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updated 9/15/2014 6:15:24 PM ET 2014-09-15T22:15:24

In this day and age, constant education is a necessity. Employees need to develop their skills or risk falling behind the level of their peers, both inside and outside their current workplace. 

My firm, Destiny Solutions, recently commissioned a research firm to interview 200 employers from across North America to get a sense of how crucial they thought continuing education was for employees. The  researchers found  that 70 percent of business leaders said employees need continuous learning just to keep up with their jobs. They also found that 95 percent of businesses had systems in place to financially support an employee’s continuing education. 

In all cases, an employee’s training can benefit the parent company if handled appropriately. Before my company pays for additional education, whether it's training toward obtaining a certificate or degree or any other coursework, employees are asked to submit a small proposal that answers the following questions:

Related: How You Can Help Fix the Big Literacy Problem at U.S. Businesses

1. How will this training affect your current projects or role? 

Just-in-time training is much more valuable than generalized training, but the catch is that if someone doesn’t immediately use it, the retention of that information diminishes rapidly over time. Employers ask this question to know how the staffer will use what's learned earlier in the morning on corporate projects this afternoon.   

2. Is this training part of a larger learning goal (such as certification or degree)? 

All managers must evaluate whether a proposal is opportunistic or strategic. Certificate-oriented instruction is more targeted toward specific skills. Teaching that's designed to confer a degree confers more of a well-rounded feel of subject matter.

Courses offering certificates offer a tactical solution to close skill gaps. Studies toward degrees serve a guide to employees' targeted career path. Both outcomes are valuable, but there must be synergy between the employee’s desires and the company’s needs.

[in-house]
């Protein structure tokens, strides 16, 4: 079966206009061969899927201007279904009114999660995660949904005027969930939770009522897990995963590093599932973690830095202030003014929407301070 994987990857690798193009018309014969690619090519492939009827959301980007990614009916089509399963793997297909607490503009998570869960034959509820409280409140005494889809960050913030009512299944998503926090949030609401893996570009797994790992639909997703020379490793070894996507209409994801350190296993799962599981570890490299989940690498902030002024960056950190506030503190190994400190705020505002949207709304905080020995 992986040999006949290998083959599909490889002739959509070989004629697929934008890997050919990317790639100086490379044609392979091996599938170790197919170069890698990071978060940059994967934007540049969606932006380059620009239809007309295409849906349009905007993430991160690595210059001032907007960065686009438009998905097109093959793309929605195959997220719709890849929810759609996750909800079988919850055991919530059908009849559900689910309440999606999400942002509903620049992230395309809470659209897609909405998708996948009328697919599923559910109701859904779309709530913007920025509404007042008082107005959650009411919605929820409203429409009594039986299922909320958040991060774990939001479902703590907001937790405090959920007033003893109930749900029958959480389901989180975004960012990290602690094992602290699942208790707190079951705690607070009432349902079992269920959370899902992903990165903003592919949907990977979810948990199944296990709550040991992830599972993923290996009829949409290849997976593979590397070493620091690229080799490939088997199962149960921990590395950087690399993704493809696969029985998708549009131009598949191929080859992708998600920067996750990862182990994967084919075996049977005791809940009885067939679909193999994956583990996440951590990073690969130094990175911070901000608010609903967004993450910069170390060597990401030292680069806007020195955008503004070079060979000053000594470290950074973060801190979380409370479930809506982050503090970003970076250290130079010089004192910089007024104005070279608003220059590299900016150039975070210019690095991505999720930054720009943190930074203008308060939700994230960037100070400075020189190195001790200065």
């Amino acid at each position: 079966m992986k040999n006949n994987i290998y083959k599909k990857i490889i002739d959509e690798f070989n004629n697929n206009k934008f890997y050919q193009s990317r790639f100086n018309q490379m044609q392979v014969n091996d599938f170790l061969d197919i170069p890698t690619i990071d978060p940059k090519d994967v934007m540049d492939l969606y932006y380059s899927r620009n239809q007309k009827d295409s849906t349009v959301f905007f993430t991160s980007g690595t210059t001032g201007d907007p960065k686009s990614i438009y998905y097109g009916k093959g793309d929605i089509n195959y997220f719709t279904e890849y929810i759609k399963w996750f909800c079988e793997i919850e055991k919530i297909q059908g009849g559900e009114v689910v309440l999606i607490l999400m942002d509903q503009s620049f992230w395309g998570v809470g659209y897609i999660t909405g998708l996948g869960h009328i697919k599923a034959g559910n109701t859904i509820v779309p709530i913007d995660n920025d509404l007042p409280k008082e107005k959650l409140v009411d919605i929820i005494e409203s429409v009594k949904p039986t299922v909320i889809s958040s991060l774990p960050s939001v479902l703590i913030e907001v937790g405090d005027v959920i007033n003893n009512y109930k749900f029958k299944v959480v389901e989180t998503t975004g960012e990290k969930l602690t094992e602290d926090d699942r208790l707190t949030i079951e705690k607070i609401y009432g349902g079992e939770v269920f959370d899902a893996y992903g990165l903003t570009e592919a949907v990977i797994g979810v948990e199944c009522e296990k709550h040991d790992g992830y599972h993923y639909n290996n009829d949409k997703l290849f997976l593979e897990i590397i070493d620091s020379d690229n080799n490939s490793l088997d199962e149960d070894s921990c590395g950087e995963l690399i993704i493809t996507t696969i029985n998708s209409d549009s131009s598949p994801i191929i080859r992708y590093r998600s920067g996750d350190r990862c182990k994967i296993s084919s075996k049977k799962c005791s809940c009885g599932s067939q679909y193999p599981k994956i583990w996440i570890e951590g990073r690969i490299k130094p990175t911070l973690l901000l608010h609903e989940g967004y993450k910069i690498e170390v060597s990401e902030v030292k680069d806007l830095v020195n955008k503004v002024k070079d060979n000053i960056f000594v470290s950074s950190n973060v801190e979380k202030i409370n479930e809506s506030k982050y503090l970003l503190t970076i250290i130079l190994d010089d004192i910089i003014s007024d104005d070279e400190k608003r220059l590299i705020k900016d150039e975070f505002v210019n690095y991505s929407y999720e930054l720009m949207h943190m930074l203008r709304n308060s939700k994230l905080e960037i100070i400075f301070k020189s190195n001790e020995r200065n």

Related: Employees Yearn to Learn. Here's What Employers Can Do to Help.

3. Describe how you researched this course or education provider to demonstrate that the content is useful and cost effective? 

This turns the tables on employees, pushing them to make the business case back to managers. Instead of managers' rationalizing that a particular program is a sound investment, employees must present why the course is a good fit and that a certain provider offers the best value.    

4. Are you willing to present to your peers a summary of the key learning outcomes from this training? 

The training allows work experience to be paired with best practices or formal methodology. It permits employees to match what they are doing with what they should be doing, based on a body of knowledge. Plus, the employees can return to the firm and present one of these outcomes: 

“Watch what I learned how to do.” 

"I’ve validated how we are doing things.”

“We need to change what we are doing.” 

Organizations grow based on their employees' development. Beyond that, every good manager knows that the refinement of skills of even a single employee can make good financial sense. But be proactive and put strategic thought into designing the plan to increase the chances for success.

Related: The Workplace Training Hotbed You May Be Overlooking  

Copyright © 2013 Entrepreneur.com, Inc.

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